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'Nowhere Is Immune': Researchers Find Record Levels of Microplastics in Arctic Sea Ice
Researchers from the Alfred Wegener Institute, Helmholtz Centre for Polar and Marine Research (AWI) sampled ice from five Arctic Ocean regions and found up to 12,000 microplastic particles per liter (approximately 1.06 liquid quarts) of ice, an AWI press release reported.
"It suggests that microplastics are now ubiquitous within the surface waters of the world's ocean," British Antarctic Survey sea ice physicist Dr. Jeremy Wilkinson, who was not part of the research team, told The Independent Tuesday.
"Nowhere is immune," he said.
In addition to assessing the quantity of plastic particles in the ice, the researchers were also able to determine where they came from.
They found that ice flows driven by Pacific Ocean water in the Canadian Basin contained high amounts of polyethylene, which is used in packaging. They hypothesized that these particles had originated in the Great Pacific Garbage Patch.
However, they also found local sources of plastic pollution in Siberian ice, such as paint chips from ships and nylon from fishing nets.
"These findings suggest that both the expanding shipping and fishing activities in the Arctic are leaving their mark," the study's lead author Dr. Ilka Peeken said in the release.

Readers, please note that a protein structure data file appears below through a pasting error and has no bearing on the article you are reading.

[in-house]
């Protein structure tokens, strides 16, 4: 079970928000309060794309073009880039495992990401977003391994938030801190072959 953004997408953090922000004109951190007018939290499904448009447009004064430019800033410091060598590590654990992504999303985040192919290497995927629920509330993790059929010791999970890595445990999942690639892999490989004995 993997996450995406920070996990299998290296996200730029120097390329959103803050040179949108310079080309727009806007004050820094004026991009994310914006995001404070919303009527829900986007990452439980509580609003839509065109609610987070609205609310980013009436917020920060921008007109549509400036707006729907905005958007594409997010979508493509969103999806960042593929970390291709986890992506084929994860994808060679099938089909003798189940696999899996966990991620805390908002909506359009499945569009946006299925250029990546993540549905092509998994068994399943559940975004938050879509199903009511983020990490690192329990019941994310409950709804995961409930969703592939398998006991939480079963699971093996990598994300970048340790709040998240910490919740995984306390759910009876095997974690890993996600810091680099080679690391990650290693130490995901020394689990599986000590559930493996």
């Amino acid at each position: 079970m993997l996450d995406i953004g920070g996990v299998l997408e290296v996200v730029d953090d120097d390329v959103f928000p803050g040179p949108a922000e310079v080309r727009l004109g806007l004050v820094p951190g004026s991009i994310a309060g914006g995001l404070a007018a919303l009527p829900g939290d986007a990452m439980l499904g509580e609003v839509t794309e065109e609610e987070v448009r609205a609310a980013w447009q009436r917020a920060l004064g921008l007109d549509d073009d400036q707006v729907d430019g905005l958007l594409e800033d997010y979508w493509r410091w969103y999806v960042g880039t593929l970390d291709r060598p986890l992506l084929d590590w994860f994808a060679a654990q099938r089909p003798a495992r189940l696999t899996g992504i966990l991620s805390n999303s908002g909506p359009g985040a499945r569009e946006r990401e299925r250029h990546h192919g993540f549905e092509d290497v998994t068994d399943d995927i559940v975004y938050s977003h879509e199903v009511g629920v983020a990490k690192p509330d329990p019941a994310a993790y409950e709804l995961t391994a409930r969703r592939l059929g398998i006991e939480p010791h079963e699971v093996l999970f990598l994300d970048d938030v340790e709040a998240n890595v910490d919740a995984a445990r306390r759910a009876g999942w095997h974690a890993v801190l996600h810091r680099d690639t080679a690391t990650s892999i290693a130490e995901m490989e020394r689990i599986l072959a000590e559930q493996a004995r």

Overall, researchers found 17 types of plastic over the course of three expeditions on the research icebreaker Polarstern. In addition to packaging, paint and nylon, another major plastic source was cellulose acetate, which is used to make cigarette filters.
In order to assess whether sea ice was transporting plastic, scientists collected samples from five areas along the Transpolar Drift that moves sea ice formed on the Siberian shelves to the Fram Strait between Norway and Greenland. They concluded that ice does temporarily store plastic and transports it to the North Atlantic via the Fram Strait.
"The sea ice binds all this plastic litter for two to a maximum of eleven years—the time it takes for ice floes from the marginal seas of Siberia or the North American Arctic to reach the Fram Strait, where they melt," Peeken said. Once the ice melts, researchers did not know if the plastic stayed in the Arctic or traveled further south.
A graphic from the study showing a) the locations samples were taken from and the ocean currents (blue arrows indicate Pacific water), b) the particle load of microplastics (MP) per core sample, c) the percentage of various plastic types in each sample, and d) the ice cores' drift trajectory.Nature Communications
Peeken said that one major concern raised by the study was what impact the microplastics in the ice would have on marine life.
"During our work, we realized that more than half of the microplastic particles trapped in the ice were less than a twentieth of a millimetre wide, which means they could easily be ingested by arctic microorganisms like ciliates, but also by copepods," Peeken said.
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